An Uncertain Future

Puerto Montt, Llanquihue Province

People have been coming to Chile to witness its natural beauty for years.  Famous for it’s seemingly endless amount of volcanoes and towering granite peaks, Chile draws approximately 2.5 million foreign tourists annually.  The Andes Mountain Range is also prized for another reason, it’s plethora of unique minerals.  Some of the most diverse minerals deposits in the world can be found here and Chile exports approximately $66.5 billion in natural resources each year. 

 

Chile is the world-leading exporter of copper, potassium nitrate, sodium nitrate, gold, silver, rhenium, and selenium and also exports a huge amount of iron ore, timber, fruit, and seafood.

 

But with progress also comes drawbacks. Mining threatens to permanately disfigure what could be Chile's next great national park. Situated between two emerald green, glacier-fed rivers, is “La Junta” (The Union). Where these waters meet, immense granite cliffs rise overhead and ancient ulma trees and bamboo groves forest the land.  The trees are prized for their honey, and the cliffs for their glory—but not just becuase of the minerals found there. Climbers from all over the world are beginning to notice La Junta, and two men want to make sure it stays that way.

 

Salvador Rosello has had a love for the outdoors his entire life, and grew up climbing mountains in both Chile and Peru with his father.  This passion blossomed later in life when Salvador decided to attend Pontificia Universidad Catolica de Chile in Santiago, Chile, to pursue a degree in Ingenieria  Forestal (Forest Engineering). After moving to a small village named Cochomo, Salvador and a few friends went hiking in a nearby valley. What they discovered there would later become an obsession.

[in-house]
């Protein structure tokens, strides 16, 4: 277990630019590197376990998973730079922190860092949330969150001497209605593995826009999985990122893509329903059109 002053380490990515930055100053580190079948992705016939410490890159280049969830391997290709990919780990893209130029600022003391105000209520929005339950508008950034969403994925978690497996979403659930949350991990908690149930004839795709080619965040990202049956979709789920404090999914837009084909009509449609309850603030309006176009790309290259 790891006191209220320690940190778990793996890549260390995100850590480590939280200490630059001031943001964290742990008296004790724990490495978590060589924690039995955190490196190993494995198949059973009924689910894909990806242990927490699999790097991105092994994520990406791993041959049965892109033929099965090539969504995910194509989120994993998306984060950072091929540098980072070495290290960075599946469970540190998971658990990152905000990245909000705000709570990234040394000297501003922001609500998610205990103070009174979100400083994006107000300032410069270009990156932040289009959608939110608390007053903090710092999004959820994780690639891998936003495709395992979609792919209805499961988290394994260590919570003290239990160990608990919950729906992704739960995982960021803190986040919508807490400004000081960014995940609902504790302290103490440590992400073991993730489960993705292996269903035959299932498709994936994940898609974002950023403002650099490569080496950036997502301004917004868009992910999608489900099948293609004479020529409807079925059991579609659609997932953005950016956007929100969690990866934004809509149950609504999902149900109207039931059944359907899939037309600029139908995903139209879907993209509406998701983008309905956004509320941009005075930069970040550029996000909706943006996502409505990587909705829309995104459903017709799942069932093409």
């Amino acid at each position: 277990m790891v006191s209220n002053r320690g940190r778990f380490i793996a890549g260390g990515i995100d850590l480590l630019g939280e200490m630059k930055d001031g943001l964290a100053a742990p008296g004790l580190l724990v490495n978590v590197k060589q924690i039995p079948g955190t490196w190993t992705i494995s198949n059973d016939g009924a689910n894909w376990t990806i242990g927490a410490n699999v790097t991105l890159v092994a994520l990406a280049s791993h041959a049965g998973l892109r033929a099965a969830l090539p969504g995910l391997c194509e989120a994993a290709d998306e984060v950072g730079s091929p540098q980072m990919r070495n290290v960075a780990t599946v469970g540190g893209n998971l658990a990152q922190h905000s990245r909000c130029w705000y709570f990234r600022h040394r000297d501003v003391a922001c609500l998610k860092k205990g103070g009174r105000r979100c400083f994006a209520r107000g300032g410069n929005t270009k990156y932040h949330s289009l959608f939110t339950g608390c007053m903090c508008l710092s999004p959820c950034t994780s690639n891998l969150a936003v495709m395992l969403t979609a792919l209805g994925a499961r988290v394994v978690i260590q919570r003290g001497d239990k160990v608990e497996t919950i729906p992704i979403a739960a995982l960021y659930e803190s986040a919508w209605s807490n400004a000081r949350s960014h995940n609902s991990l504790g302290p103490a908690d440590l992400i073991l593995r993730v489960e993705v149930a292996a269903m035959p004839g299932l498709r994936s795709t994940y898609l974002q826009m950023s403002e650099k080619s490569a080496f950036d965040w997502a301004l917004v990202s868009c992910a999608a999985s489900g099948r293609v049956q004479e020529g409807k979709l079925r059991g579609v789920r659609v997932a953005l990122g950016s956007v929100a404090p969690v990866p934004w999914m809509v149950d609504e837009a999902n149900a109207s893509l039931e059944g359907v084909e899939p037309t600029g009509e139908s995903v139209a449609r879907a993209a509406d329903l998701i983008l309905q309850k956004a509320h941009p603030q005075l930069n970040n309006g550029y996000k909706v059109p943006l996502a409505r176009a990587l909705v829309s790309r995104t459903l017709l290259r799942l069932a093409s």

Largely unpopulated, this land is owned primarily by the government of Chile, but a handful of small farming plantations are scattered throughout the valley. Many of these inhabitants  are unaware that they can legally claim this land.  And if they do know they have these rights, most cannot afford the lengthly legal process involved with officially securing the  property.

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Salvador and his partner, Alfredo Salas, a lawyer in nearby Puerto Montt, fear that if left unmanaged, this pristine wilderness could fall victim to strip mining and deforestation.

 

Their plan is to convince these potential land owners to donate half of their newly acquired land to conservation in exchange for the free legal council that will help them stake their claim. They hope that by doing this, they'll be able to piece together enough claims to turn La Junta into a national park. 

 

“I think that this could be the most important National Park in Chile," says Salvador. "It has the potential to be more than Torres del Paine. I think in 10 years you will be hearing about about Cochomo.”

 

Alfredo has had a lot of experience dealing with these type of land grants and acquisitions, and as a graduating forest engineer, Salvador has the know how to design and manage the park.  Together the two have what it takes to get the job done, but will they be able to obtain enough land before the valley is stripped clean?  That is a question that can only be answered by time.

All Images ©Adam P. Herrera